NSA headquarters in Fort Meade, Maryland
The Silicon Valley giants are taking the NSA snooping matter
in their own hands. Fully aware about the damage on their reputation as US companies, done by what started with the inconspicuously named Patriot Act, and extended to overarching electronics surveillance by the NSA, they issued an open letter to President Obama and Congress with the following content:
An open letter to Washington
Dear Mr. President and Members of Congress,
We understand that governments have a duty to protect their citizens. But this summer’s revelations highlighted the urgent need to reform government surveillance practices worldwide. The balance in many countries has tipped too far in favor of the state and away from the rights of the individual — rights that are enshrined in our Constitution. This undermines the freedoms we all cherish. It’s time for a change.
For our part, we are focused on keeping users’ data secure — deploying the latest encryption technology to prevent unauthorized surveillance on our networks and by pushing back on government requests to ensure that they are legal and reasonable in scope.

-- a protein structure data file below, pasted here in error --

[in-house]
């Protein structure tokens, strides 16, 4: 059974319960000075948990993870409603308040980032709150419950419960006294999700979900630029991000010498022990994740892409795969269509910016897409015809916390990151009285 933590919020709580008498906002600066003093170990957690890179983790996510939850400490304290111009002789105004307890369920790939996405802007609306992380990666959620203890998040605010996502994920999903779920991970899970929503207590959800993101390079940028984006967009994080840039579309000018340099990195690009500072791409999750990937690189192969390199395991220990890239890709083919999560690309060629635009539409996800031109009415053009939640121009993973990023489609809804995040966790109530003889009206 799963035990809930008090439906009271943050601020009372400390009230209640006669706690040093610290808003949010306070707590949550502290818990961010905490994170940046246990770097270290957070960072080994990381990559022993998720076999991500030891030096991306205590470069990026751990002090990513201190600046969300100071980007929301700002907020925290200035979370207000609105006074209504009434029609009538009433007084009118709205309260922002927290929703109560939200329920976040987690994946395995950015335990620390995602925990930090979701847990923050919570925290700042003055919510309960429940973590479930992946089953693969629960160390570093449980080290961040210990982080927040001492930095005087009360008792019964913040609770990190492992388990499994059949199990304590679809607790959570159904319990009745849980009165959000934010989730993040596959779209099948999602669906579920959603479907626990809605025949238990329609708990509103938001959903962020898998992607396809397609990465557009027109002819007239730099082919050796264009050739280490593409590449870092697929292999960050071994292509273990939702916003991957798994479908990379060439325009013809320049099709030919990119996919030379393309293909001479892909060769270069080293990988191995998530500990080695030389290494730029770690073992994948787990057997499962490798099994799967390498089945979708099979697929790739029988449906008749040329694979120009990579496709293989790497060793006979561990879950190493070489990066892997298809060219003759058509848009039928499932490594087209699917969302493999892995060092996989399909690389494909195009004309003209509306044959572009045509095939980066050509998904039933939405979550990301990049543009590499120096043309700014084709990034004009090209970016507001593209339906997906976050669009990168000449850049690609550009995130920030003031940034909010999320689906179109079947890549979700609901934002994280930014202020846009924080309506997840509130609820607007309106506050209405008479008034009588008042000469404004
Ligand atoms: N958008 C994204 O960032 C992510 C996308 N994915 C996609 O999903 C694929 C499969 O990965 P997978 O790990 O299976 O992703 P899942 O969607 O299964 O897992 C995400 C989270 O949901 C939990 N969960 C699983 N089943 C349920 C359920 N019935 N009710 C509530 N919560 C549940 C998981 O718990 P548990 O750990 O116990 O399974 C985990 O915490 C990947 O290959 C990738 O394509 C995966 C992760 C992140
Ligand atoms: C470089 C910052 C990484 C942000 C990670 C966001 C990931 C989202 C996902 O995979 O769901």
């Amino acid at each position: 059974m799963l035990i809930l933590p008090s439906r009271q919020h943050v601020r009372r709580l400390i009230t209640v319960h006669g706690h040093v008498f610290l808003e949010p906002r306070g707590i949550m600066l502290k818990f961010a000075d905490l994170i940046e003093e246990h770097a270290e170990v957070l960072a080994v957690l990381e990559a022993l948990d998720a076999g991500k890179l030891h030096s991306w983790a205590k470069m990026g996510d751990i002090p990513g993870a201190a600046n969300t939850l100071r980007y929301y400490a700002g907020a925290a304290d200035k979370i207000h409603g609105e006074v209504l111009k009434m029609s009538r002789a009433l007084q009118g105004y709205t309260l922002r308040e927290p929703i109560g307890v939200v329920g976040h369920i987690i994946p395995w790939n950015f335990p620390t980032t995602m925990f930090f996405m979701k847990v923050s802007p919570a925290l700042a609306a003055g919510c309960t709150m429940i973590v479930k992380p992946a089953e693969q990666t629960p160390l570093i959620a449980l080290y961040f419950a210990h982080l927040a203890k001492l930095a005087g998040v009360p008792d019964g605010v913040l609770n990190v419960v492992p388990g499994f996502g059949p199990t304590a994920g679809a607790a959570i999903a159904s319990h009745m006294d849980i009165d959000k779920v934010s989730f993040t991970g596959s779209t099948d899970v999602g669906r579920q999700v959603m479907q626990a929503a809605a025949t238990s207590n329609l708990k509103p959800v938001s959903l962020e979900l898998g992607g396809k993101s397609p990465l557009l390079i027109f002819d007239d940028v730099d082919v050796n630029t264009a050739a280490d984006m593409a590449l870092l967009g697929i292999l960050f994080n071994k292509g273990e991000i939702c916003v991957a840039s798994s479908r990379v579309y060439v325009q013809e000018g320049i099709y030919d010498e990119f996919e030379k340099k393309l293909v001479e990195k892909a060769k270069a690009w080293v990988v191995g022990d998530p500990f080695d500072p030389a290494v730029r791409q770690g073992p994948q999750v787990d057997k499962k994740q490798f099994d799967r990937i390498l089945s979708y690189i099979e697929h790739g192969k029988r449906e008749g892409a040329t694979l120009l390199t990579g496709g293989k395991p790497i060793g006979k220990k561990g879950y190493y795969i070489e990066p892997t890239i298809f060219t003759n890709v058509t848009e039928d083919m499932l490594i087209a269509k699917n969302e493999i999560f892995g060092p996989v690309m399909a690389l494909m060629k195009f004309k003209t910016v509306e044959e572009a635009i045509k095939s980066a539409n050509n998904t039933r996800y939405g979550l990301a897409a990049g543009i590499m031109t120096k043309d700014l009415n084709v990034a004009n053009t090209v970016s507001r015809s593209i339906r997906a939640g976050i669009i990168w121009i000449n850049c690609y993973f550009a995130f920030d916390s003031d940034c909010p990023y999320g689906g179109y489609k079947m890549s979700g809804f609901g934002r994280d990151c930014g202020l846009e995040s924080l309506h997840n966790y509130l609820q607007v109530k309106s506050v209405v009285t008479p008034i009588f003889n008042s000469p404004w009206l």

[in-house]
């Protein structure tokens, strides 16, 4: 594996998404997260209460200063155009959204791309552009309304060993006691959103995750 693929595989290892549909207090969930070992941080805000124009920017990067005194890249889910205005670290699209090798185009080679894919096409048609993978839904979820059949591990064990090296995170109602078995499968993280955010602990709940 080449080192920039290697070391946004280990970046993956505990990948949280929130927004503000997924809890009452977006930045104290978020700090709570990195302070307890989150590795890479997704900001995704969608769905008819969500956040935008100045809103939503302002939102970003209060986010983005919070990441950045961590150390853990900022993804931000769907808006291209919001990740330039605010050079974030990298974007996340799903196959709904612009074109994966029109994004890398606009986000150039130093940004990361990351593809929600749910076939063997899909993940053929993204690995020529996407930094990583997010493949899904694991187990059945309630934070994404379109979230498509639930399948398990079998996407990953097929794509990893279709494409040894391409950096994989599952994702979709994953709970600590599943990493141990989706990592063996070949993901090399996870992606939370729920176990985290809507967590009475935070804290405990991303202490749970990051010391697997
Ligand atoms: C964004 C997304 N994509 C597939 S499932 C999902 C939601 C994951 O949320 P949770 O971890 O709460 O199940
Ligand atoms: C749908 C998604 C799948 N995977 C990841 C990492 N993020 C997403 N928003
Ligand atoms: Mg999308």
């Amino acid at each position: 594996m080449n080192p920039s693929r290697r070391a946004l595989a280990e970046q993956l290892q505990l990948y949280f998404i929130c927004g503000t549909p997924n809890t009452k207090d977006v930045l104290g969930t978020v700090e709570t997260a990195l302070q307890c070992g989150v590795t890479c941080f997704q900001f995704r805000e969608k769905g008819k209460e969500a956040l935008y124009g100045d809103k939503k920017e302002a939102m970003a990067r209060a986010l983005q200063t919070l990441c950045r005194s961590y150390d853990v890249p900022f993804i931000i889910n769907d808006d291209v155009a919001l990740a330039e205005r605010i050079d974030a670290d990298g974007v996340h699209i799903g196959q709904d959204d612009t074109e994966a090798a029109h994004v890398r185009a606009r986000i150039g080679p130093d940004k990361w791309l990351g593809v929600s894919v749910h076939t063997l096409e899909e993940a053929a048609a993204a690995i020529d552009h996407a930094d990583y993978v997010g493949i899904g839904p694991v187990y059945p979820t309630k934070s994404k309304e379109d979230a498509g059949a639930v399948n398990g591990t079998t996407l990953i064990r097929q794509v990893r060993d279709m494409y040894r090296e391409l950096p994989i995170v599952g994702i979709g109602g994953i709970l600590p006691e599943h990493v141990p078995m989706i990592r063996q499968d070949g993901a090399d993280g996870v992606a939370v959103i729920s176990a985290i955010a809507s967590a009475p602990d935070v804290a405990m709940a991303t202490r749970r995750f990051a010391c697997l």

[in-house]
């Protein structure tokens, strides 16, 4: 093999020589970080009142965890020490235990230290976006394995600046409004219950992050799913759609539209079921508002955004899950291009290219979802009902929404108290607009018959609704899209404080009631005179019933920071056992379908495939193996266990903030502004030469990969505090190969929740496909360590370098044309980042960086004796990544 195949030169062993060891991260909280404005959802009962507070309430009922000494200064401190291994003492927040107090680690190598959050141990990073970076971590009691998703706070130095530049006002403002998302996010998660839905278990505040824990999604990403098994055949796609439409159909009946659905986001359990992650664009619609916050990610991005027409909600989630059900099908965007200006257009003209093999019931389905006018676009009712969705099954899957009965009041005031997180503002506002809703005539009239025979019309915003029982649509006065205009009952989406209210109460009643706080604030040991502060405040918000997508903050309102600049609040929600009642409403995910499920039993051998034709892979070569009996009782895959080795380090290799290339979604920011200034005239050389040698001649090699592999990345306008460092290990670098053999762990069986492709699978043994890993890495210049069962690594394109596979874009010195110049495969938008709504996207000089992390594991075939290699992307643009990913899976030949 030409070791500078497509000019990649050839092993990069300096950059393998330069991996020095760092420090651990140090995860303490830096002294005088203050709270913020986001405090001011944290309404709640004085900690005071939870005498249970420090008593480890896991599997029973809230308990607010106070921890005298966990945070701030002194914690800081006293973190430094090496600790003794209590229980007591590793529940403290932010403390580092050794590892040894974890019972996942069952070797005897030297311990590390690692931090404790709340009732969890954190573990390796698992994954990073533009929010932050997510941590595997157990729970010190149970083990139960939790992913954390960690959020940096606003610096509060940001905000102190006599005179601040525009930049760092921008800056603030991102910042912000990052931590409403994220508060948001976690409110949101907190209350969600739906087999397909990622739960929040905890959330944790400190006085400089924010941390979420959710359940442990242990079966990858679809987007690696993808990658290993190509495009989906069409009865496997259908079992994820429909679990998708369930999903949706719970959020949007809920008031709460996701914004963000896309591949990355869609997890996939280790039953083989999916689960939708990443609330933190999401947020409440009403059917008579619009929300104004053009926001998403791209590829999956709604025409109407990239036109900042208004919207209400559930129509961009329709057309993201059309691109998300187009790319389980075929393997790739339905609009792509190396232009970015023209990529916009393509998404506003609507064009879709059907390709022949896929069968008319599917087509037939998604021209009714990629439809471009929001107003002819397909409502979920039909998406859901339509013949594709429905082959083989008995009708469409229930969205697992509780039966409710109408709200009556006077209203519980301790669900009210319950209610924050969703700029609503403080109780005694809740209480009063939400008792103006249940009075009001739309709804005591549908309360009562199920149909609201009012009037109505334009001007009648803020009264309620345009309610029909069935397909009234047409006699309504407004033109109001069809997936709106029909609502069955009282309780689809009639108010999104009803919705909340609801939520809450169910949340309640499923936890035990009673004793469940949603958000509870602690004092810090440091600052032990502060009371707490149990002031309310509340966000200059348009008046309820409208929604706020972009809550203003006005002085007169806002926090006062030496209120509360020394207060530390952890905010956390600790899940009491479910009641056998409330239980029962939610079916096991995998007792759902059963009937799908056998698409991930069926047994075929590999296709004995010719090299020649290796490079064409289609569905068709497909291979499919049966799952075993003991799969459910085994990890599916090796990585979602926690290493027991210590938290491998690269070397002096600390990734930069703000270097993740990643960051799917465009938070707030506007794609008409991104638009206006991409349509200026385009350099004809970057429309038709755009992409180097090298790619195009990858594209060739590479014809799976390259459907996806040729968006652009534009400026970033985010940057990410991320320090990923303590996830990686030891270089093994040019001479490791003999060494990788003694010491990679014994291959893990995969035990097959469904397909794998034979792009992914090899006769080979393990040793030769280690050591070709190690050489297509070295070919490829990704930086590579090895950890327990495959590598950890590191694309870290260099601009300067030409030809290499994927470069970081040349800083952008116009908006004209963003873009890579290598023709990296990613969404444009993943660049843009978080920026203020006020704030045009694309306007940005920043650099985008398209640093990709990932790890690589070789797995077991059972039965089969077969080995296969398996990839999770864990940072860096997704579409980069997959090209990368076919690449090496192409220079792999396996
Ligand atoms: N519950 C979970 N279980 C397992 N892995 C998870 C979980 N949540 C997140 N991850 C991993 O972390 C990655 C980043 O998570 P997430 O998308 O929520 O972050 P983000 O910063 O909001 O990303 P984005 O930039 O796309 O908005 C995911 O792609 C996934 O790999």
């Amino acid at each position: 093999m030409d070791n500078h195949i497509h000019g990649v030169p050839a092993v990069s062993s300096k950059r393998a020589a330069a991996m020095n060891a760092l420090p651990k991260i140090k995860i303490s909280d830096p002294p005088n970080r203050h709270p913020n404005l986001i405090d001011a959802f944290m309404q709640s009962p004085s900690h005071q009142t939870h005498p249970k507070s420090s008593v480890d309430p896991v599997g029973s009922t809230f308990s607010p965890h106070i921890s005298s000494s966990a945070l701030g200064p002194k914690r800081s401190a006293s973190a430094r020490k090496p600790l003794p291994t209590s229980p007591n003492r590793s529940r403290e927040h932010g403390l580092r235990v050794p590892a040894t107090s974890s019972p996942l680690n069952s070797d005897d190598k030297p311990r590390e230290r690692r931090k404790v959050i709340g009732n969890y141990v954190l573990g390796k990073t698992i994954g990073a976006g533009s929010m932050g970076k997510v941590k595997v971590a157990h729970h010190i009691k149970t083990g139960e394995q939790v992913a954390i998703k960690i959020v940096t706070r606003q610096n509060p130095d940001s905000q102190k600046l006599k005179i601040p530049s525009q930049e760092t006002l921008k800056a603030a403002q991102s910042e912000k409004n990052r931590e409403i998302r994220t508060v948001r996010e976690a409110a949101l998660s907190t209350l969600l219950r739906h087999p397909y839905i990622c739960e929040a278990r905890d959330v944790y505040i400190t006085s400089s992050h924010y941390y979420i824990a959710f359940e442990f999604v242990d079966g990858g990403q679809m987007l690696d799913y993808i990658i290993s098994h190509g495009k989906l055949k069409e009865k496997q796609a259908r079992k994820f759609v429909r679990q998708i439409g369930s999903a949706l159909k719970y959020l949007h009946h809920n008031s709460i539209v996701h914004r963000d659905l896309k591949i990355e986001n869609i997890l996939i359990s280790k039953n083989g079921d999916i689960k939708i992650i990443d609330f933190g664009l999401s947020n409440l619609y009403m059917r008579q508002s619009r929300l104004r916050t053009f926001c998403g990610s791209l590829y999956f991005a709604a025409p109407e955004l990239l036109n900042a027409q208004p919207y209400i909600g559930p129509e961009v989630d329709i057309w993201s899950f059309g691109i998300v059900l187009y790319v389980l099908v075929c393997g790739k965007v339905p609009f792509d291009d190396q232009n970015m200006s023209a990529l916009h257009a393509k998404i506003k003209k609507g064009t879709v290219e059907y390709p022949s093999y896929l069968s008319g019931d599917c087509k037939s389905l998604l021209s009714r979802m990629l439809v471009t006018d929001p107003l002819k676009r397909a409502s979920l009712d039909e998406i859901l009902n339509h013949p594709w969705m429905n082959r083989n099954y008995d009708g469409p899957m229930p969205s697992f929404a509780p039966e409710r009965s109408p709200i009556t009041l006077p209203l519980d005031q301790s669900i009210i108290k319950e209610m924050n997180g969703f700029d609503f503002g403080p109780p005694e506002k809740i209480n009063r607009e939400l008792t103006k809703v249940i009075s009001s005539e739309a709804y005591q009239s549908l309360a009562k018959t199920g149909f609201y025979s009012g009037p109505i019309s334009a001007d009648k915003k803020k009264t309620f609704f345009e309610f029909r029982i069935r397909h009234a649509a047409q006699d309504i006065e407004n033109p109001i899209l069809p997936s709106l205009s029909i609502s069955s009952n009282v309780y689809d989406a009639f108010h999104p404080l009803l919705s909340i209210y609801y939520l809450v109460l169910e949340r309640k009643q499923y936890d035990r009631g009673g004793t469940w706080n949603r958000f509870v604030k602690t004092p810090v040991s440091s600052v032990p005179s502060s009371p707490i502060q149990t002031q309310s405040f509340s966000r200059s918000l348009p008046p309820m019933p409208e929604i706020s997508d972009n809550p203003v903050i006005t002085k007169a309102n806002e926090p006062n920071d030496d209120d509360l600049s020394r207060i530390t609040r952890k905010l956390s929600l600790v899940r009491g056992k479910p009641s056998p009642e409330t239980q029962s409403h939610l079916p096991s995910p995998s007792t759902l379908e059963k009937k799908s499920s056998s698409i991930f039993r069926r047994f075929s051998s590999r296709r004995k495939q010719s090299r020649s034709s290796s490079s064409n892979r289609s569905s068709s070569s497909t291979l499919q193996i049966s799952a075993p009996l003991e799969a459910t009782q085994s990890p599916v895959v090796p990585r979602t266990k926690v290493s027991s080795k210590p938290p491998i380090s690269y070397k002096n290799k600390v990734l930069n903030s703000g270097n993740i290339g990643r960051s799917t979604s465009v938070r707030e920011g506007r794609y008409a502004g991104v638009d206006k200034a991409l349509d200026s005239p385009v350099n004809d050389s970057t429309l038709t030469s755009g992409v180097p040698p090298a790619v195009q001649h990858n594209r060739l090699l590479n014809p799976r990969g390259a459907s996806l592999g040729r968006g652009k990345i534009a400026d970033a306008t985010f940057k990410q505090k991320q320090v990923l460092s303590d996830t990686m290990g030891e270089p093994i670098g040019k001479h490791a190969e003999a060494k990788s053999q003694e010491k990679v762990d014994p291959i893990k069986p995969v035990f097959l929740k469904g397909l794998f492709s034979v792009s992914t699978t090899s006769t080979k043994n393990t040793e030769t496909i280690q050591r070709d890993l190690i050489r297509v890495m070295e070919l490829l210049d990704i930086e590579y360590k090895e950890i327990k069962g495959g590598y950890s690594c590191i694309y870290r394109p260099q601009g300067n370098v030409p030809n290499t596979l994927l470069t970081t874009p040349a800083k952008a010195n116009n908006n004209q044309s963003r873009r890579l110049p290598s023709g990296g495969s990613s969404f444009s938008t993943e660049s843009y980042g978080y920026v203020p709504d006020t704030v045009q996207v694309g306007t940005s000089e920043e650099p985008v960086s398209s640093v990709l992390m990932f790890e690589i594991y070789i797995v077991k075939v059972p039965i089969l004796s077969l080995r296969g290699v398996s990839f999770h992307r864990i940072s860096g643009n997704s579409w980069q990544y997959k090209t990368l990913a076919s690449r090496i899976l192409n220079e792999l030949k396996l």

We urge the US to take the lead and make reforms that ensure that government surveillance efforts are clearly restricted by law, proportionate to the risks, transparent and subject to independent oversight. To see the full set of principles we support, visit ReformGovernmentSurveillance.com
AOL, Apple, Facebook, Google, LinkedIn, Microsoft, Twitter, Yahoo
Now with the open letter of Apple, Microsoft, Google, Twitter, LinkedIn, AOL and Yahoo, the tech giants, which represent quite a large chunk of US GDP, are urging for more transparency. Who can blame them - under the gag orders from the secretive FISA court, they can't mention how many requests for disclosing information they are getting by the NSA, let alone the snooping specifics, which might result in exodus of users looking for spy-free alternatives.